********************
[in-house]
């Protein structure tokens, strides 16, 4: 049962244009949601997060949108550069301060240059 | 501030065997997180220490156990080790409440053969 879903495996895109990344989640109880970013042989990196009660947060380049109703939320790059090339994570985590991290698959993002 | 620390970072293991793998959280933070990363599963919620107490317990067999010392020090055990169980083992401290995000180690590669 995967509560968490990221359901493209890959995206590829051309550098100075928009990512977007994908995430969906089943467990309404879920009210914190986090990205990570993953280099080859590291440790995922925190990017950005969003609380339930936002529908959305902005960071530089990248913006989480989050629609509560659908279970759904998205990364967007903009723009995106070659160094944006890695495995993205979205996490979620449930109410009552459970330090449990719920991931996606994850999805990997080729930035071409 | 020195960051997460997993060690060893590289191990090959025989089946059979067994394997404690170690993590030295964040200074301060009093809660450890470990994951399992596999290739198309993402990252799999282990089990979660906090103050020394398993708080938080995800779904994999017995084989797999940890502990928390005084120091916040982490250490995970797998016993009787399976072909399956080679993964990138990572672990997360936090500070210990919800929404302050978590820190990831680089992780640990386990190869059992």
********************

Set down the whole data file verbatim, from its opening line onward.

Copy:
[in-house]
């Protein structure tokens, strides 16, 4: 049962244009949601997060949108550069301060240059 | 501030065997997180220490156990080790409440053969 879903495996895109990344989640109880970013042989990196009660947060380049109703939320790059090339994570985590991290698959993002 | 620390970072293991793998959280933070990363599963919620107490317990067999010392020090055990169980083992401290995000180690590669 995967509560968490990221359901493209890959995206590829051309550098100075928009990512977007994908995430969906089943467990309404879920009210914190986090990205990570993953280099080859590291440790995922925190990017950005969003609380339930936002529908959305902005960071530089990248913006989480989050629609509560659908279970759904998205990364967007903009723009995106070659160094944006890695495995993205979205996490979620449930109410009552459970330090449990719920991931996606994850999805990997080729930035071409 | 020195960051997460997993060690060893590289191990090959025989089946059979067994394997404690170690993590030295964040200074301060009093809660450890470990994951399992596999290739198309993402990252799999282990089990979660906090103050020394398993708080938080995800779904994999017995084989797999940890502990928390005084120091916040982490250490995970797998016993009787399976072909399956080679993964990138990572672990997360936090500070210990919800929404302050978590820190990831680089992780640990386990190869059992």